By 2025, two-thirds of the world’s population could face water shortages. From modifying the weather to drawing water from thin air, innovative technology is used to generate
A sustainable supply of drinking water to the world.
Dubai is located in one of the driest regions in the world. The growing population of the city increases the demand for water and supports the development of new technologies for obtaining it. One of the most prominent of these technologies is cloud seeding.
What is cloud seeding?
Cloud seeding is a weather modification technique that improves a cloud’s ability to produce rain.
Before a plane takes to the skies, forecasters must choose the correct cloud for rain. The process only works with cumulonimbus clouds because of their upward internal air pull. Pilots position their aircraft at the bottom of a draft and light flares loaded with hygroscopic salt particles. As sodium chloride and potassium chloride molecules rise to the body of the cloud, they attract tiny droplets of water. These water droplets unite and grow in size, so they fall from the sky due to their increased weight.
In regions that experience little rainfall each year, this is a valuable water resource that requires minimal energy.
One hour of cloud seeding can generate up to 100,000 cubic meters of water.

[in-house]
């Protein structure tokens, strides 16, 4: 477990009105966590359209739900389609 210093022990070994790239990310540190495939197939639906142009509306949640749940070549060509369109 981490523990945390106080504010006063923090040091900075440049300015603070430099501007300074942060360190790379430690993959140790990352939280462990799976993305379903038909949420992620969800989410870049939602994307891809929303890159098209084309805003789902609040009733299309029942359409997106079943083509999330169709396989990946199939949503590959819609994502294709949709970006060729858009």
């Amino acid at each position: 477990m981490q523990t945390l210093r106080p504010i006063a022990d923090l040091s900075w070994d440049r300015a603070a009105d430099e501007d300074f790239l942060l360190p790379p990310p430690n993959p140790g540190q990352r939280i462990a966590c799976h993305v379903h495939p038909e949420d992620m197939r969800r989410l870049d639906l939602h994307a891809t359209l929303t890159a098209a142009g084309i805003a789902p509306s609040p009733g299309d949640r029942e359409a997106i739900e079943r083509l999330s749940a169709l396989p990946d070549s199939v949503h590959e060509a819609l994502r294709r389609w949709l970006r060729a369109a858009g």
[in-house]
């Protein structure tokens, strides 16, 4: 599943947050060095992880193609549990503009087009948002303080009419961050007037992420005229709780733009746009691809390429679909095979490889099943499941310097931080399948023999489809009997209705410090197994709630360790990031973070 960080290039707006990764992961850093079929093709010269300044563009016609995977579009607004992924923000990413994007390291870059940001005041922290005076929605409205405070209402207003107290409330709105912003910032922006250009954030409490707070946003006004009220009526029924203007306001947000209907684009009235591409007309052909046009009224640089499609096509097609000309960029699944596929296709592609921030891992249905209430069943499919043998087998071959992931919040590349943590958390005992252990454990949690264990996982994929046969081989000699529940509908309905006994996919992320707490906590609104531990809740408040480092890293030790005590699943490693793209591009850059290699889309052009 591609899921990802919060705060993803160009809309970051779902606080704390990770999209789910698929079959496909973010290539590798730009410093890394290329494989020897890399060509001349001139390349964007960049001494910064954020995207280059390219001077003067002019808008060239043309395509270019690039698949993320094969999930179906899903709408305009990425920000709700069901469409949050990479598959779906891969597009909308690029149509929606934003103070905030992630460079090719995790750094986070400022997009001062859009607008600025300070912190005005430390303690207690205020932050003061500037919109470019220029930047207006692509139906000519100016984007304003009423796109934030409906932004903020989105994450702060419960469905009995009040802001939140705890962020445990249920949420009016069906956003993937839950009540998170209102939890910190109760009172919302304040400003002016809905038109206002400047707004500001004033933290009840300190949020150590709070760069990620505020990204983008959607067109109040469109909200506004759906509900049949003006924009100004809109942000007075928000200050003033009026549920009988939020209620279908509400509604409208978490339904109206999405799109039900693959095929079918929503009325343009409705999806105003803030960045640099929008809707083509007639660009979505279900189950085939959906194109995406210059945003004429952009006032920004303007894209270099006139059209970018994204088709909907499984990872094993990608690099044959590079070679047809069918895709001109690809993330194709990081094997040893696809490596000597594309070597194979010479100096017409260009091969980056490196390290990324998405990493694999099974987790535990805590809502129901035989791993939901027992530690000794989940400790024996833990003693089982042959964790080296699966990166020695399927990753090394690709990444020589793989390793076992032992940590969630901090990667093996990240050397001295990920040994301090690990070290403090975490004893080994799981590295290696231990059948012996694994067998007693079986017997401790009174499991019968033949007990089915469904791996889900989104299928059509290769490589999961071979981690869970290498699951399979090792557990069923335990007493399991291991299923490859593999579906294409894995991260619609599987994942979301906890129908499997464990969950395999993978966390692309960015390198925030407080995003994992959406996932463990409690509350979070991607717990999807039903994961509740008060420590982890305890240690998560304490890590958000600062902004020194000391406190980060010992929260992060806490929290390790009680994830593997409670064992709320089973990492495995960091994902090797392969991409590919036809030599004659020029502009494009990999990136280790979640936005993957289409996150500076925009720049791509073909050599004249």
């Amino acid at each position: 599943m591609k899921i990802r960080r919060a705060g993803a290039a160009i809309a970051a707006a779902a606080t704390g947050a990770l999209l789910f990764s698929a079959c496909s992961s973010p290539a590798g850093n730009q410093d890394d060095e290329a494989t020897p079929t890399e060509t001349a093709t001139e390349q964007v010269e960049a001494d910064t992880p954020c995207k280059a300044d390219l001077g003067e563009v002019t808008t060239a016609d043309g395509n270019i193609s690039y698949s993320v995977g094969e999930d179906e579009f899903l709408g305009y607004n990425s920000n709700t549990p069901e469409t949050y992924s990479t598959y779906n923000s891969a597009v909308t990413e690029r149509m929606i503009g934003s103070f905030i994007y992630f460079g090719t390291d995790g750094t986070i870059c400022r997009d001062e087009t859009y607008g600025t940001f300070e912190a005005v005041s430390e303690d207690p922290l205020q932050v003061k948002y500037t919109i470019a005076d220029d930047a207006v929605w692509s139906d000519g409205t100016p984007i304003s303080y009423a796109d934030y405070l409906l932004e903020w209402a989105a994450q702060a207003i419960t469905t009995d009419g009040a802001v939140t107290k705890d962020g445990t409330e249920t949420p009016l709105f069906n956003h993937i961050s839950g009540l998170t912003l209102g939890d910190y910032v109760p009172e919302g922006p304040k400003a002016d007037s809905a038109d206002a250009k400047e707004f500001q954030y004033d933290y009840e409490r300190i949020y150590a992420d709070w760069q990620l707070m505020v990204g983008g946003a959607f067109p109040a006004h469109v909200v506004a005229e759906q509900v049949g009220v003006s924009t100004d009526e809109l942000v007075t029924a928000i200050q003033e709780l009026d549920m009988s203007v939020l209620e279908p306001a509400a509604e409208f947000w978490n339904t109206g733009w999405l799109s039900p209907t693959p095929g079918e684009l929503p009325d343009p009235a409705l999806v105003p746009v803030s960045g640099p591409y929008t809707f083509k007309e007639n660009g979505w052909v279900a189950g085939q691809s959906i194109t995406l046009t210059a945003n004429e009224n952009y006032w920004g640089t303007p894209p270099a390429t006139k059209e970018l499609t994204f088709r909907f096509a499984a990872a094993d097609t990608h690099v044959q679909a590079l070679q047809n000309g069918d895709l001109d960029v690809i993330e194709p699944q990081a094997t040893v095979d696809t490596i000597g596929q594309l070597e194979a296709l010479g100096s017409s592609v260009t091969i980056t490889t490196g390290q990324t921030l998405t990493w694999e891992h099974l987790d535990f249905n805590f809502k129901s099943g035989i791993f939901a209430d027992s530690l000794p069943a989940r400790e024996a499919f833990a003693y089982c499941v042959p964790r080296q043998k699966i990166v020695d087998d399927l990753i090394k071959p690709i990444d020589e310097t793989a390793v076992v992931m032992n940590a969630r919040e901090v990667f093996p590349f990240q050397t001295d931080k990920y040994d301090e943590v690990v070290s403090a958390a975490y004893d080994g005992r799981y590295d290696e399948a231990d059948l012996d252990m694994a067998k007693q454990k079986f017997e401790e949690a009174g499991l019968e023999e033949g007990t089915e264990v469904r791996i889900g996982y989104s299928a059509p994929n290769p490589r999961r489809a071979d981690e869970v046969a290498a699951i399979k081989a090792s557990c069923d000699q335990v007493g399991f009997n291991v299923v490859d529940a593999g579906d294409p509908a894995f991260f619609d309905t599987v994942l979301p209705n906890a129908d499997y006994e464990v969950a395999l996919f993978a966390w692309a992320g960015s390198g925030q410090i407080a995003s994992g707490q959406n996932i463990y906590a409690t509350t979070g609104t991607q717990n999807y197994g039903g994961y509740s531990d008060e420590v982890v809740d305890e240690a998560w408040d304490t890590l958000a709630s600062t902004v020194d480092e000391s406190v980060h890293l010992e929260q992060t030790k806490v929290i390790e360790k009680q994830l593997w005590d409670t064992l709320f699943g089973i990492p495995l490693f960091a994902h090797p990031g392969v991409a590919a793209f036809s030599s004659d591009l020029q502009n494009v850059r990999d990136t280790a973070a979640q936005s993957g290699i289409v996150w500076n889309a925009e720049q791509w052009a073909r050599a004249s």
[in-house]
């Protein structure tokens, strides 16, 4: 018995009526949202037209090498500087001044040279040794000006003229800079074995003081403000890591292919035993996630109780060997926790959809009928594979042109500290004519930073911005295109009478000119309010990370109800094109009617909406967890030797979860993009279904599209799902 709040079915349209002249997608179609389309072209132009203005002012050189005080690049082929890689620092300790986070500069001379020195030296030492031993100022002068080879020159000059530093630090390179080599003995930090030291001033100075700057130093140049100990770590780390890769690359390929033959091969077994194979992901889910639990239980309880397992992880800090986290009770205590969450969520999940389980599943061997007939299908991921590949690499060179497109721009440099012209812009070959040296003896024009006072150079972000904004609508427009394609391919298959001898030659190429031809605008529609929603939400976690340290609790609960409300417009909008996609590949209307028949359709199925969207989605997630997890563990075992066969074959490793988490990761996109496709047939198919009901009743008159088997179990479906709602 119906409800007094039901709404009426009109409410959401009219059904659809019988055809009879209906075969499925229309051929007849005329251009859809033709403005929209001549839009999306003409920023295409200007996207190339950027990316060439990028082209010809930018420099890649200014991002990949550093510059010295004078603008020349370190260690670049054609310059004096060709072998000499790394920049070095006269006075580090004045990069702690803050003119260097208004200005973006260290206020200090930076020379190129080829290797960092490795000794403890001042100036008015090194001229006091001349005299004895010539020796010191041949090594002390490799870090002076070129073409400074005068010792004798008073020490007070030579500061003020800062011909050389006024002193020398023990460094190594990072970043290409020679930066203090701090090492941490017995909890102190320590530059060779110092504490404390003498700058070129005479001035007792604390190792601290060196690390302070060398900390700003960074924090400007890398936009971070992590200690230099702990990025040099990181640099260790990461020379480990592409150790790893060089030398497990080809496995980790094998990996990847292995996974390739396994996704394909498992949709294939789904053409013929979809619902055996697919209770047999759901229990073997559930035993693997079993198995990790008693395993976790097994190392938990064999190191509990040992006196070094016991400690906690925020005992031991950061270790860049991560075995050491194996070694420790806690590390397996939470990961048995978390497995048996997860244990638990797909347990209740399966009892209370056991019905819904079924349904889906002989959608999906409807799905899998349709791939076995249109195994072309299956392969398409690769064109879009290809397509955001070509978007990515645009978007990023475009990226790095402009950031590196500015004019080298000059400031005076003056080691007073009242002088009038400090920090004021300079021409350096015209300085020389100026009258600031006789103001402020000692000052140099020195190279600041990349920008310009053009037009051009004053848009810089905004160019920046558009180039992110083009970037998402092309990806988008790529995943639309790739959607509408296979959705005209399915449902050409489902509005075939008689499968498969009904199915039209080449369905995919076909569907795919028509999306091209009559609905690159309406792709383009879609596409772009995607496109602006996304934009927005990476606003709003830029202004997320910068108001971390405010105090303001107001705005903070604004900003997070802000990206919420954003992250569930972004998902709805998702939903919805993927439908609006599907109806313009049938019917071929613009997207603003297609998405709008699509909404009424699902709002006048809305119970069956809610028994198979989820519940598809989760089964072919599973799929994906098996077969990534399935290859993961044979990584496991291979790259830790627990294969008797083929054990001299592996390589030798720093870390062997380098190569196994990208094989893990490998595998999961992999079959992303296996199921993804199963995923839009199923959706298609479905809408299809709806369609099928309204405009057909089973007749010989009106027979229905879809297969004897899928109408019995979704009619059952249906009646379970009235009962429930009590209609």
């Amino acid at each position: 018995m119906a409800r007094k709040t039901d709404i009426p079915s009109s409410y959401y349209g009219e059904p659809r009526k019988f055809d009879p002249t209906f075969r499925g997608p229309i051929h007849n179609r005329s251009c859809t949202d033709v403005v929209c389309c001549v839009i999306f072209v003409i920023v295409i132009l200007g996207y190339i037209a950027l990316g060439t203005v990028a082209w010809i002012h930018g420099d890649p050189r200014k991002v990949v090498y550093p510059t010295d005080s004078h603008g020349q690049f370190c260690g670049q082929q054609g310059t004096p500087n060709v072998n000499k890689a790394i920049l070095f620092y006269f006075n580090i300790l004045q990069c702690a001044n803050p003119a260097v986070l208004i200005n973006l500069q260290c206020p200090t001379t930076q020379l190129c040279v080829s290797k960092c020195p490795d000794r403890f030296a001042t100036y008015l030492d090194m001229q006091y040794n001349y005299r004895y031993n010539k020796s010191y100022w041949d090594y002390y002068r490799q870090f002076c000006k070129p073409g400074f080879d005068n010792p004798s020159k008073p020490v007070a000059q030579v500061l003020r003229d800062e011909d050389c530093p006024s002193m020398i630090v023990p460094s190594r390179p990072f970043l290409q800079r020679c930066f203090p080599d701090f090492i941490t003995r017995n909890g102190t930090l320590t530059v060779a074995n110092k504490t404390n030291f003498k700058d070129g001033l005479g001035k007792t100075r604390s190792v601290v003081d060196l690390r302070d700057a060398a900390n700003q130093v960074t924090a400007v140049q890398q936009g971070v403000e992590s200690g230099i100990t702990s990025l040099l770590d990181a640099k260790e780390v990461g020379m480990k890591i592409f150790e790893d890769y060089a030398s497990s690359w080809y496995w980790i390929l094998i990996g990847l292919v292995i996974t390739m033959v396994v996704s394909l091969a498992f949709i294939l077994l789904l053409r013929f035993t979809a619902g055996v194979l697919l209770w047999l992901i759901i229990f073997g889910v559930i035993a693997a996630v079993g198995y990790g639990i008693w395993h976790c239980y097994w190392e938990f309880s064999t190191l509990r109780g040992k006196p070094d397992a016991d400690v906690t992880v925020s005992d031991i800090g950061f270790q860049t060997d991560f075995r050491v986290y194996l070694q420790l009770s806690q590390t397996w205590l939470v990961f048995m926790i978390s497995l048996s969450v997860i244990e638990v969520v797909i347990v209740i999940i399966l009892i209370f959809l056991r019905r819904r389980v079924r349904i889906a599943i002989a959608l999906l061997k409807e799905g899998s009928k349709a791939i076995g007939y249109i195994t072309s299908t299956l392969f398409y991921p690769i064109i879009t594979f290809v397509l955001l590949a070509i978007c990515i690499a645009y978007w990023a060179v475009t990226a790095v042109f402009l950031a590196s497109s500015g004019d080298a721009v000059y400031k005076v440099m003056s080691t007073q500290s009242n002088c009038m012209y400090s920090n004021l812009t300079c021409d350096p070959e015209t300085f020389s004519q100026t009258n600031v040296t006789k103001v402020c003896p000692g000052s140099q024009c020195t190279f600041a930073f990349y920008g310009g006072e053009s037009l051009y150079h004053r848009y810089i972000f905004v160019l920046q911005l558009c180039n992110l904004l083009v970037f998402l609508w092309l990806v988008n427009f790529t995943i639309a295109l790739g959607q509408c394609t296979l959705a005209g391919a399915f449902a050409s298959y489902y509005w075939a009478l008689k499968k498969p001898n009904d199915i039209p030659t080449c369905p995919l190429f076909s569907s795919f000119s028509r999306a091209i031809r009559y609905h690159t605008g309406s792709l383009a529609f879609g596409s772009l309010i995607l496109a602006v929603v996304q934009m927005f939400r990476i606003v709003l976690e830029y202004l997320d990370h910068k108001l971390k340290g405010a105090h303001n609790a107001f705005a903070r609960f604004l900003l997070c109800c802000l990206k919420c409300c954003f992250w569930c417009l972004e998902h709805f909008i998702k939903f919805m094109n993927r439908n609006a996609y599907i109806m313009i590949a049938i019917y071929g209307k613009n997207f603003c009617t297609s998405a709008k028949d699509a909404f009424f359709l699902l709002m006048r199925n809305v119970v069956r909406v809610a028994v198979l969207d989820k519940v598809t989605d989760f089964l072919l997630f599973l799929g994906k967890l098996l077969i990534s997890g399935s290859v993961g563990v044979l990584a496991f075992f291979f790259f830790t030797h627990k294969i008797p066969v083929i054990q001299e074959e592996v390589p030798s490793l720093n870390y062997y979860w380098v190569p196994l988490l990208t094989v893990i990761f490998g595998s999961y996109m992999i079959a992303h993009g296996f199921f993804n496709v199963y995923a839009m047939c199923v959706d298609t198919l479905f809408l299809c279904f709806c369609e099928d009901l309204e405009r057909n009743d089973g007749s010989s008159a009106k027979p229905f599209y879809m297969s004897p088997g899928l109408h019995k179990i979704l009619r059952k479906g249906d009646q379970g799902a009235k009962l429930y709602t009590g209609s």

Cloud seeding is currently practiced in more than 50 countries around the world. Not only is this process used to increase rainfall, but it is also used to reduce the size of the pebbles
Hail in colder regions. Hail control can greatly mitigate damage caused by thunderstorms.
Converting sea water into drinking water
In desert areas where lakes or rivers are scarce, people turn to the sea for drinking water. Currently, 90% of Dubai’s water comes from sea water.
Using the reverse osmosis process, large desalination plants can produce large quantities of drinking water.
Vanessa Fernandez Membrelera, Managing and Commercial Director Middle East, O&M ACCIONA, explains why this process is so popular in the Gulf region: “The main benefit of this process is that 98% of the water that covers the Earth’s surface is sea water. Plants like the desalination plant are designed Jebel Ali in accordance with the Dubai Integrated Water Resources Management Strategy with the aim of reducing water consumption by 30% by 2030.
Water from thin air
Relying on the power of the sun, hydro panels can produce drinking water from the moisture in the air. Water farms using this technology do not require any supplied power, which means that they can be used off the grid away from existing infrastructure. Sofia Berglund from Source global explains how hydro panels can be useful in polluted areas. “The only thing we have in the water from the start, before adding the minerals, is pure H2O water. So there are no pollutants, nothing can leach into the water,” she told Euronews.
Manhat founder Saeed Alhassan explains how solar energy in many parts of Europe can surpass solar energy generated in desert climates because rainfall in Europe pushes dust and sand particles to the ground, purifying the air.
As the global population continues to grow exponentially, so will our water consumption, and thus these innovations are necessary to provide new ways to combat drought and thirst.